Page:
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This is more than a little reductive, but if we had to nail down the most important thing publisher Rockstar Games and their subsidiary development studios have contributed to the video game medium over the years, it would be their definition of the open world genre. “Open World” is the thread that connects every major Rockstar title.
The last two titles published by Rockstar Games, Grand Theft Auto 4 and Red Dead Redemption, have been adding to that playbook with strong dramatic content. Both depended on genuine performances from its characters, and L.A. Noire looks to continue the trend. Team Bondi has pioneered a technology for the explicit purpose of providing those performances.
If LA Noire fulfills on all the promises made regarding its dramatic potential, Rockstar Games may afterwards be known not only as the publisher which pioneered the open world genre, but as the publisher which finally crossed the divide between rules and narrative. Or, to put it another way, Rockstar Games may stand on the precipice of adequately balancing mechanics and story better than anyone has ever accomplished it before.
Ludology and narratology are the two primary lenses that academics use to study video games at the critical level. To break it down into simple terms, ludology argues that we should look at rulesets and mechanics, i.e. “the game,” and understand video games that way. Narratology wants to look at games as stories, and try to analyze them the way we might examine other forms of narrative.
Even if we’re not aware of this larger discussion, these ideas influence the way we think about video games. BioWare made changes to Dragon Age II that were meant to lend primacy to the game’s storytelling. They did so by way of making adjustments to the mechanics of Dragon Age: Origins. Peoples’ reactions to those changes, and the conversations about them, were effectively conversations about rules versus narrative, and which ought to be more important in video games.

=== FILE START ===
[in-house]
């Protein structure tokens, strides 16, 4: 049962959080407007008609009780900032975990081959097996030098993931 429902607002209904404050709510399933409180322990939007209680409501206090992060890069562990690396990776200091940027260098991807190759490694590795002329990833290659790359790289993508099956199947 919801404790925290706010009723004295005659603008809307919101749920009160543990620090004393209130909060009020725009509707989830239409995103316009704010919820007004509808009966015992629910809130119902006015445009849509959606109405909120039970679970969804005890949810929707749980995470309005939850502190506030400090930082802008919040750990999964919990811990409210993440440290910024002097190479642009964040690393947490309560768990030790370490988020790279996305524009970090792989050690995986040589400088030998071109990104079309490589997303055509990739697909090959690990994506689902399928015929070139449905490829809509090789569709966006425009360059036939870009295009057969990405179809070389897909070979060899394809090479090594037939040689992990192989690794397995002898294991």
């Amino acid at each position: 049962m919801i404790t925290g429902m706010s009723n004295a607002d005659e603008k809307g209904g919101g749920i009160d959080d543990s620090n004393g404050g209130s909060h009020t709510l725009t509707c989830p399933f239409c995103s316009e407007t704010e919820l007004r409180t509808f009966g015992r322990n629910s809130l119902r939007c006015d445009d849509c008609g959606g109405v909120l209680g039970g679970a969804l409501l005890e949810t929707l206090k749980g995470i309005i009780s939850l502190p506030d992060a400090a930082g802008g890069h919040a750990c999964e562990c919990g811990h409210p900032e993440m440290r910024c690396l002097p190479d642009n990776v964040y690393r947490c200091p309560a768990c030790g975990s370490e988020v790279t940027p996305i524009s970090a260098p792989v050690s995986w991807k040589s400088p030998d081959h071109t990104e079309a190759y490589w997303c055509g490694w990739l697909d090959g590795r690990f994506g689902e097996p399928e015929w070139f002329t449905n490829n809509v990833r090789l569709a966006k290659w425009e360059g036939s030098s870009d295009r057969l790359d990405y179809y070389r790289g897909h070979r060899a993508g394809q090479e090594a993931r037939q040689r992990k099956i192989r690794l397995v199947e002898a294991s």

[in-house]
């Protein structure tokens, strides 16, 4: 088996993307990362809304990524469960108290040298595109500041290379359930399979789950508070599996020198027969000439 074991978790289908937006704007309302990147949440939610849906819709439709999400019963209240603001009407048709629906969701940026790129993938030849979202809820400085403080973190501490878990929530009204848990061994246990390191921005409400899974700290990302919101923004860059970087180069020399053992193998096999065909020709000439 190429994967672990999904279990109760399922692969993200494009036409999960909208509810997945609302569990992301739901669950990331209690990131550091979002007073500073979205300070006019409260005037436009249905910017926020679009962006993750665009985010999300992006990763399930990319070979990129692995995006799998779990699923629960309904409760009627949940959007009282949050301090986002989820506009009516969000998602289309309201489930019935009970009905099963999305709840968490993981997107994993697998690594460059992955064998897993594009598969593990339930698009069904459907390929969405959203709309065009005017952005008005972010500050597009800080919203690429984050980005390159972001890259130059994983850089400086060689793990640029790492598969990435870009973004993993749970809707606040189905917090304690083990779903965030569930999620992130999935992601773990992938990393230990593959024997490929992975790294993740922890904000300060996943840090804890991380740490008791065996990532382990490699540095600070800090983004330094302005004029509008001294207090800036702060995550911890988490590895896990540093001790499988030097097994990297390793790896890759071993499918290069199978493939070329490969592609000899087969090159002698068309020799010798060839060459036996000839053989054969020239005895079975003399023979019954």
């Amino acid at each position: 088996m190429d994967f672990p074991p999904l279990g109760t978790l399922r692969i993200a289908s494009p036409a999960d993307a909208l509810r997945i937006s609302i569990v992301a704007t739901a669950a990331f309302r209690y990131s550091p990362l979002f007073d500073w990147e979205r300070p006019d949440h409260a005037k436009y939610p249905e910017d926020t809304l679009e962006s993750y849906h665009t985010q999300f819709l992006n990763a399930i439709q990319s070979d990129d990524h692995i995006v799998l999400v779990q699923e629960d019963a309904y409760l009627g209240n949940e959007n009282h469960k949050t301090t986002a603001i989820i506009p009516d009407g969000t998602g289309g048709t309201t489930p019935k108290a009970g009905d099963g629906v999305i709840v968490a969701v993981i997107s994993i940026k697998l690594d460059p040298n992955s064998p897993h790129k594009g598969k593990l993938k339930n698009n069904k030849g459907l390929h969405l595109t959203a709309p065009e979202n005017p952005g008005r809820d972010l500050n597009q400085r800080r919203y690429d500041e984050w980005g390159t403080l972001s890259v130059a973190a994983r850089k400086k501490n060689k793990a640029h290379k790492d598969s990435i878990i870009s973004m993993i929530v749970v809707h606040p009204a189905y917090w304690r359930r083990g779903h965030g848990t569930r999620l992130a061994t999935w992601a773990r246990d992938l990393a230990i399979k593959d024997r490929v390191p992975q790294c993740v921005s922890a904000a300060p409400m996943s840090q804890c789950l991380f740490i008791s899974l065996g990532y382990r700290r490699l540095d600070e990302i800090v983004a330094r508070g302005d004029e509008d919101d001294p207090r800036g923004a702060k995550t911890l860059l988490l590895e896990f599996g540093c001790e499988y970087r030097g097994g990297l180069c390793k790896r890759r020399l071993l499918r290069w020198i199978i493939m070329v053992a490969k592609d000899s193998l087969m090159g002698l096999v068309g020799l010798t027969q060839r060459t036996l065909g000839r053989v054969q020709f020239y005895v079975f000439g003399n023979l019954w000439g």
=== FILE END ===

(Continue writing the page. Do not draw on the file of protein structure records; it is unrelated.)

Since the last generation of systems, Rockstar has been exploring both sides of this debate with their titles. Grand Theft Auto III was a fulfillment of the promise of the first two games in that series, and more an exercise in establishing the rules of the open world game than anything else. GTA: Vice City then took decided steps into storytelling, personified by tapping into Hollywood talent for the voice work. New rules and mechanics held primacy in San Andreas, but Bully had very strong narrative components and was noted for its cast of supporting characters.
When Grand Theft Auto 4 was released, Rockstar’s “rules” of driving and shooting, missions and side missions, and indulgence in mayhem were well established. What was impressive about GTA 4 wasn’t its mechanics, but its narrative. Liberty City became a character in its own right, and through their attention to detail, developer Rockstar North made the boroughs of Broker, Dukes, Bohan, and Algonquin come to life independently of one another as well. The character of Liberty City was lovingly crafted through its television, internet, and radio stations. The world that Rockstar North placed us in was enjoyable for its own sake, not just as challenge to mission navigation or location for a vicious firefight.
The characters in GTA 4 were also surprisingly sympathetic. While players could turn Niko Bellic into a complete and utter maniac while they pulled his marionette strings in gameplay sequences, in the narrative supplied by the cut scenes, Niko was a victim of circumstance trying to make the best of a bad hand. His cousin Roman was even more relatable, to the point where Roman’s death at the end of the story felt legitimately tragic (if you made the end game choice that led to this consequence).
GTA 4 may have continued the traditional vehicular homicide and lack of gun control laws as primary gameplay mechanics, but that’s not what the game was actually about. It was about Little Jacob’s loyalty, Brucie Kibbutz’s hilarity, and Packie McReary’s struggle with family history. GTA 4 made great efforts to ask us to care about the denizens of Liberty City, and in this laid the groundwork for where Rockstar intended to lead us with their next published title.